By Gloria J. Geddes

A Judicial Setback for the CRA

Among the anti-avoidance provisions in the Income Tax Act (Canada) (the "ITA") is a provision that, in very general terms, will apply when a taxpayer acquires or disposes of shares of a corporation if it may reasonably be considered that the principal purpose of the acquisition or disposition of shares is to permit the taxpayer to avoid, reduce or defer the payment of Canadian tax. In such a case, the acquisition or disposition will be deemed not to have occurred. This provision is applicable only for the purposes of the subdivision of Part I of the Act which deals with the taxation of shareholders of corporations not resident in Canada or, in other words, foreign affiliate taxation.

Historically it was generally thought that this provision, found in subsection 96(5) of the ITA, was intended to apply in fairly limited circumstances, such as where a taxpayer's holdings in a foreign corporation were not sufficient for it to benefit from the Canadian "exempt surplus" system (which, in general terms, is a form of "participation exemption"), and the taxpayer acquired shares of a special class in order to technically qualify for such benefit. However, this provision seems to have been a recently uncovered weapon of the Canada Revenue Agency ("CRA") and has been used, or threatened to be used, by the CRA in attacks on a number of more or less aggressive foreign corporate structures for Canadian taxpayers, including so-called "tower structures" and "second tier financing" structures, as well as fairly commonplace foreign corporate structures.

The efforts of the CRA in this regard seem to have been dealt a blow in the recent Tax Court of Canada decision in the Univar case. In Univar, a Canadian subsidiary of a U.S. parent corporation capitalized a Barbados financing subsidiary with equity in the form of cash. The Barbados subsidiary used this equity to purchase related party loans from Univar's U.S. parent. The Canadian taxpayer filed its tax returns on the basis that interest received by the Barbados subsidiary was included in the "exempt surplus" of the Barbados subsidiary and that dividends received by the Canadian taxpayer from the Barbados subsidiary were effectively exempt from Canadian tax as being sourced from that exempt surplus. However, the CRA challenged this treatment under both subsection 95(6) and the so-called "general anti-avoidance rule" (or "GAAR") in section 245 of the Act.

One of the foundations of the CRA's challenge was that the taxpayer's position should be compared with what its position would have been had it acquired the related party loans itself, rather than those loans having been acquired by the Barbados subsidiary. The Tax Court strongly rejected this position, and quoted the Federal Court of Appeal in the recent Canadian Pacific case wherein the court stated that:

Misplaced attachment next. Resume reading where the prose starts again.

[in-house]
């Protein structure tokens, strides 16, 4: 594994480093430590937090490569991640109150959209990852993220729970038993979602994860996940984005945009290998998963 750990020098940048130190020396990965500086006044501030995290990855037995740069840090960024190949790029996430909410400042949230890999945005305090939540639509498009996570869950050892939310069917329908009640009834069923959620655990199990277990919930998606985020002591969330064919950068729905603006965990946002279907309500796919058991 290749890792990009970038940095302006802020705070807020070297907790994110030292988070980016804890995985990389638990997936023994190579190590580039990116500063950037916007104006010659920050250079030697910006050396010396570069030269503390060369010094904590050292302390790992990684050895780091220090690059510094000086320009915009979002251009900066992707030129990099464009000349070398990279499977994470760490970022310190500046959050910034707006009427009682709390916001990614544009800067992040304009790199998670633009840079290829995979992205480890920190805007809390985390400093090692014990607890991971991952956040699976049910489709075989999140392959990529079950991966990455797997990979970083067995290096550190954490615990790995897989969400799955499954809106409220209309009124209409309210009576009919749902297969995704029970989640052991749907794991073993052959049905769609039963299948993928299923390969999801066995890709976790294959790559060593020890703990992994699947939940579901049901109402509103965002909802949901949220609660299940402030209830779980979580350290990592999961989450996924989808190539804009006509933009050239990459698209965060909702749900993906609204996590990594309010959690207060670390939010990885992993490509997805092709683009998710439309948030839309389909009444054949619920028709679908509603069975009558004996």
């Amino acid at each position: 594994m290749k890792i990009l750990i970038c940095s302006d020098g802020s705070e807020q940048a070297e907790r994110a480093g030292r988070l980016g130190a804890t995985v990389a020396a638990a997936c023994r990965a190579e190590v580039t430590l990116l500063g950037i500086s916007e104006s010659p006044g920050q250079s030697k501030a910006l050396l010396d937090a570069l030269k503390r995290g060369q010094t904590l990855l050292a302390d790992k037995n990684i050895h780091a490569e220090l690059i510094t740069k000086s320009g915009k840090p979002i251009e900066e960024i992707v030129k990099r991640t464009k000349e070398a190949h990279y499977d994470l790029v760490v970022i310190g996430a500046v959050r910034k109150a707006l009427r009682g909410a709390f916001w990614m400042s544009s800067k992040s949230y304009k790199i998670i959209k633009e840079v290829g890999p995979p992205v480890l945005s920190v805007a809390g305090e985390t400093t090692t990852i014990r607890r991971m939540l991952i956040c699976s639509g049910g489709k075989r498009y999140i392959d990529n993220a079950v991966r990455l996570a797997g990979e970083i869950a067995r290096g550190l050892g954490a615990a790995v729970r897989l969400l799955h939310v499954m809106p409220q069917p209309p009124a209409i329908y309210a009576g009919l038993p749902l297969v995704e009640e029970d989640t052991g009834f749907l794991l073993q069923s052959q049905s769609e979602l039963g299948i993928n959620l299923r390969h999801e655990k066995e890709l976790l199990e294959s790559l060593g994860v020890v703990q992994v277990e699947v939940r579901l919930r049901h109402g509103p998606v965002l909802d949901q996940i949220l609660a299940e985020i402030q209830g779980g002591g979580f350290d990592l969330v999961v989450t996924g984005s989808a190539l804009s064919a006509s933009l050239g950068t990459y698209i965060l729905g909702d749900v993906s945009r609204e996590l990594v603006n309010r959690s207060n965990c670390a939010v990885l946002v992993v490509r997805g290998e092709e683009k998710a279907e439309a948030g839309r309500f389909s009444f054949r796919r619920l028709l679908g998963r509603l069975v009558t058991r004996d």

[a] transaction cannot be portrayed as something it is not, nor can it be recharacterized in order to make it an avoidance transaction,

and the Supreme Court of Canada in the recent Canada Trustco case wherein the court stated that GAAR:

does not permit a transaction to be considered to be an avoidance transaction because some alternative transaction that might have achieved an equivalent result would have resulted in higher taxes.

Accordingly, the Tax Court concluded that in this case, there was no tax otherwise payable to avoid, reduce or defer. Therefore, subsection 95(6) could not apply. As well, for these same reasons there could not have been a "tax benefit", which is a prerequisite for GAAR to be applicable. Accordingly, GAAR could not apply.

The decision in Univar is comforting and is consistent with previous decisions of the Courts in applying GAAR. In particular, these decisions have been consistent in holding that the introduction of GAAR into the Canadian tax system does not mean that taxpayers are prevented from adopting effective tax structures. One can only hope that the CRA will learn from another loss before the Courts, and will rethink their aggressive approach to the application of subsection 95(6). We would note that the CRA has not appealed this decision. Does that mean that they have learned from it?
By Tim Wach

Federal Goods and Services Tax – Recent Legislative Announcements

Reduction in GST/HST rates